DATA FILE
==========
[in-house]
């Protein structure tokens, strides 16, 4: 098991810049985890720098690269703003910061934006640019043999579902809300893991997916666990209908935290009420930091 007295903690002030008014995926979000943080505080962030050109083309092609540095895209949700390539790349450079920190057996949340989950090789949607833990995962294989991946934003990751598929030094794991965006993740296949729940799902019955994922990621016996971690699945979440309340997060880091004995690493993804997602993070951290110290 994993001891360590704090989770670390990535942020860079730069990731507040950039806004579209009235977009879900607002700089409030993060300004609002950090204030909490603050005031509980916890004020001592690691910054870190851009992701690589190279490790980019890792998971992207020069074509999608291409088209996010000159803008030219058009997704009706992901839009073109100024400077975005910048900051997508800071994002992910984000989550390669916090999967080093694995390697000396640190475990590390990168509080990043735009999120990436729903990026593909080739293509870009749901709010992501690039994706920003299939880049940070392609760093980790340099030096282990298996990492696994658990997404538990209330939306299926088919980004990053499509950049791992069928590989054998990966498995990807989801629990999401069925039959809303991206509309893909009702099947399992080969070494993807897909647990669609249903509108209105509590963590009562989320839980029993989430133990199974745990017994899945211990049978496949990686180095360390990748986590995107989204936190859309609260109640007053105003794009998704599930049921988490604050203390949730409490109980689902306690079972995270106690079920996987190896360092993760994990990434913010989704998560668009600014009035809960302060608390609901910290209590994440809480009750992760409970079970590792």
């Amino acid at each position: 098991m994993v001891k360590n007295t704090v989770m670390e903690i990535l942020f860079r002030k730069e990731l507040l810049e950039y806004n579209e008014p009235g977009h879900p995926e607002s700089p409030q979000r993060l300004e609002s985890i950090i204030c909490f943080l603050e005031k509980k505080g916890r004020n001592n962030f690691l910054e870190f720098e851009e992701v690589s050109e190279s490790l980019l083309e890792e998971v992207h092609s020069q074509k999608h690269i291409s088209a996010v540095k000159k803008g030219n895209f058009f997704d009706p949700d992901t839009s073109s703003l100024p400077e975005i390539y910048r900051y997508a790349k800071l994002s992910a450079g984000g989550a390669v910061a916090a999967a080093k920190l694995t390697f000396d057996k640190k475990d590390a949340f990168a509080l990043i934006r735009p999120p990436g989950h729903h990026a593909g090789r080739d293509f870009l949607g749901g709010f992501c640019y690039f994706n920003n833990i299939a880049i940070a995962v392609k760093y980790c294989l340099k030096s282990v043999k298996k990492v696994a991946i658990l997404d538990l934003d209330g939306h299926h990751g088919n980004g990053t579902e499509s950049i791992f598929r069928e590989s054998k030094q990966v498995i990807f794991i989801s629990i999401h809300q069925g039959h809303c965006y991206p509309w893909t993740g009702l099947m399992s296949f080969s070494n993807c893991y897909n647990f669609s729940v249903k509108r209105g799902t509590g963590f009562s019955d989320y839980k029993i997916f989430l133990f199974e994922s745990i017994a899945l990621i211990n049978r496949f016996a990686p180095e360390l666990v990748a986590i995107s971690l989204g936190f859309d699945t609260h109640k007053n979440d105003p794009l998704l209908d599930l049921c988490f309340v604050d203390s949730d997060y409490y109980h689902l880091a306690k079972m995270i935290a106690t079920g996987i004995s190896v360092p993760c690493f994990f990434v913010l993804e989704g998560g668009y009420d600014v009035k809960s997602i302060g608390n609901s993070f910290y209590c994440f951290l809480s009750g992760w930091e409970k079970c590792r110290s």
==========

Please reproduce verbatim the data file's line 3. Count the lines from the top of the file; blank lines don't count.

């Amino acid at each position: 098991m994993v001891k360590n007295t704090v989770m670390e903690i990535l942020f860079r002030k730069e990731l507040l810049e950039y806004n579209e008014p009235g977009h879900p995926e607002s700089p409030q979000r993060l300004e609002s985890i950090i204030c909490f943080l603050e005031k509980k505080g916890r004020n001592n962030f690691l910054e870190f720098e851009e992701v690589s050109e190279s490790l980019l083309e890792e998971v992207h092609s020069q074509k999608h690269i291409s088209a996010v540095k000159k803008g030219n895209f058009f997704d009706p949700d992901t839009s073109s703003l100024p400077e975005i390539y910048r900051y997508a790349k800071l994002s992910a450079g984000g989550a390669v910061a916090a999967a080093k920190l694995t390697f000396d057996k640190k475990d590390a949340f990168a509080l990043i934006r735009p999120p990436g989950h729903h990026a593909g090789r080739d293509f870009l949607g749901g709010f992501c640019y690039f994706n920003n833990i299939a880049i940070a995962v392609k760093y980790c294989l340099k030096s282990v043999k298996k990492v696994a991946i658990l997404d538990l934003d209330g939306h299926h990751g088919n980004g990053t579902e499509s950049i791992f598929r069928e590989s054998k030094q990966v498995i990807f794991i989801s629990i999401h809300q069925g039959h809303c965006y991206p509309w893909t993740g009702l099947m399992s296949f080969s070494n993807c893991y897909n647990f669609s729940v249903k509108r209105g799902t509590g963590f009562s019955d989320y839980k029993i997916f989430l133990f199974e994922s745990i017994a899945l990621i211990n049978r496949f016996a990686p180095e360390l666990v990748a986590i995107s971690l989204g936190f859309d699945t609260h109640k007053n979440d105003p794009l998704l209908d599930l049921c988490f309340v604050d203390s949730d997060y409490y109980h689902l880091a306690k079972m995270i935290a106690t079920g996987i004995s190896v360092p993760c690493f994990f990434v913010l993804e989704g998560g668009y009420d600014v009035k809960s997602i302060g608390n609901s993070f910290y209590c994440f951290l809480s009750g992760w930091e409970k079970c590792r110290s």